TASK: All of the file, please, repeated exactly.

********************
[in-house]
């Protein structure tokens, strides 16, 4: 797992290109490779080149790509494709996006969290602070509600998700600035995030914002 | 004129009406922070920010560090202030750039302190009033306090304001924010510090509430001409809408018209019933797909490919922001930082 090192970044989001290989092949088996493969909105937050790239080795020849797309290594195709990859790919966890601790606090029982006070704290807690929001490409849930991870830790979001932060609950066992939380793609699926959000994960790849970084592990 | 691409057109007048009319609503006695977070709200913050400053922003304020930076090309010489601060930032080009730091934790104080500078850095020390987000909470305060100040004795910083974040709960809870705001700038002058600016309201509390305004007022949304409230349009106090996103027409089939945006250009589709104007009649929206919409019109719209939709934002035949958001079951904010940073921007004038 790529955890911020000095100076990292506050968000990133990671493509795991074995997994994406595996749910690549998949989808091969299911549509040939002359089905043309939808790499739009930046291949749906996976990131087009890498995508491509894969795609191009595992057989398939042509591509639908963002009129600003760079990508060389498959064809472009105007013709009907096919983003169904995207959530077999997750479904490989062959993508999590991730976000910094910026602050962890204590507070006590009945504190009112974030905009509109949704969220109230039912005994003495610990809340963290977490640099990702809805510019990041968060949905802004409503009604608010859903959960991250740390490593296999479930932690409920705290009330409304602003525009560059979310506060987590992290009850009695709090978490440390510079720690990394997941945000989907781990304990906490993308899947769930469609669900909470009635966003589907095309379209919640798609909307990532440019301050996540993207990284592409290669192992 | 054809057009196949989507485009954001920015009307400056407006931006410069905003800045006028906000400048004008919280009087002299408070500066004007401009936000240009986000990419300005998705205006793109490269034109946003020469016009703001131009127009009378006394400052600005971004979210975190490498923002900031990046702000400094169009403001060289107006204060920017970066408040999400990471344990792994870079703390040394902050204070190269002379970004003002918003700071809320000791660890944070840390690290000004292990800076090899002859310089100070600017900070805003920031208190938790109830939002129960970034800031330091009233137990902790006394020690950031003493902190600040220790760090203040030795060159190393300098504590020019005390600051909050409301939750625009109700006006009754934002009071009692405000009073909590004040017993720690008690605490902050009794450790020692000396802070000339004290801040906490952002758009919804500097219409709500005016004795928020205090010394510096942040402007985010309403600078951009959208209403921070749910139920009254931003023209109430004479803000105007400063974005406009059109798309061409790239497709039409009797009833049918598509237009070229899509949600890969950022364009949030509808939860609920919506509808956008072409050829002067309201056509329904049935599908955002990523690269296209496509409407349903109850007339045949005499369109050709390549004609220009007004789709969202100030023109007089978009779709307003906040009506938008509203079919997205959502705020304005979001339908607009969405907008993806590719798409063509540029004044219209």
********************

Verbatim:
[in-house]
């Protein structure tokens, strides 16, 4: 797992290109490779080149790509494709996006969290602070509600998700600035995030914002 | 004129009406922070920010560090202030750039302190009033306090304001924010510090509430001409809408018209019933797909490919922001930082 090192970044989001290989092949088996493969909105937050790239080795020849797309290594195709990859790919966890601790606090029982006070704290807690929001490409849930991870830790979001932060609950066992939380793609699926959000994960790849970084592990 | 691409057109007048009319609503006695977070709200913050400053922003304020930076090309010489601060930032080009730091934790104080500078850095020390987000909470305060100040004795910083974040709960809870705001700038002058600016309201509390305004007022949304409230349009106090996103027409089939945006250009589709104007009649929206919409019109719209939709934002035949958001079951904010940073921007004038 790529955890911020000095100076990292506050968000990133990671493509795991074995997994994406595996749910690549998949989808091969299911549509040939002359089905043309939808790499739009930046291949749906996976990131087009890498995508491509894969795609191009595992057989398939042509591509639908963002009129600003760079990508060389498959064809472009105007013709009907096919983003169904995207959530077999997750479904490989062959993508999590991730976000910094910026602050962890204590507070006590009945504190009112974030905009509109949704969220109230039912005994003495610990809340963290977490640099990702809805510019990041968060949905802004409503009604608010859903959960991250740390490593296999479930932690409920705290009330409304602003525009560059979310506060987590992290009850009695709090978490440390510079720690990394997941945000989907781990304990906490993308899947769930469609669900909470009635966003589907095309379209919640798609909307990532440019301050996540993207990284592409290669192992 | 054809057009196949989507485009954001920015009307400056407006931006410069905003800045006028906000400048004008919280009087002299408070500066004007401009936000240009986000990419300005998705205006793109490269034109946003020469016009703001131009127009009378006394400052600005971004979210975190490498923002900031990046702000400094169009403001060289107006204060920017970066408040999400990471344990792994870079703390040394902050204070190269002379970004003002918003700071809320000791660890944070840390690290000004292990800076090899002859310089100070600017900070805003920031208190938790109830939002129960970034800031330091009233137990902790006394020690950031003493902190600040220790760090203040030795060159190393300098504590020019005390600051909050409301939750625009109700006006009754934002009071009692405000009073909590004040017993720690008690605490902050009794450790020692000396802070000339004290801040906490952002758009919804500097219409709500005016004795928020205090010394510096942040402007985010309403600078951009959208209403921070749910139920009254931003023209109430004479803000105007400063974005406009059109798309061409790239497709039409009797009833049918598509237009070229899509949600890969950022364009949030509808939860609920919506509808956008072409050829002067309201056509329904049935599908955002990523690269296209496509409407349903109850007339045949005499369109050709390549004609220009007004789709969202100030023109007089978009779709307003906040009506938008509203079919997205959502705020304005979001339908607009969405907008993806590719798409063509540029004044219209």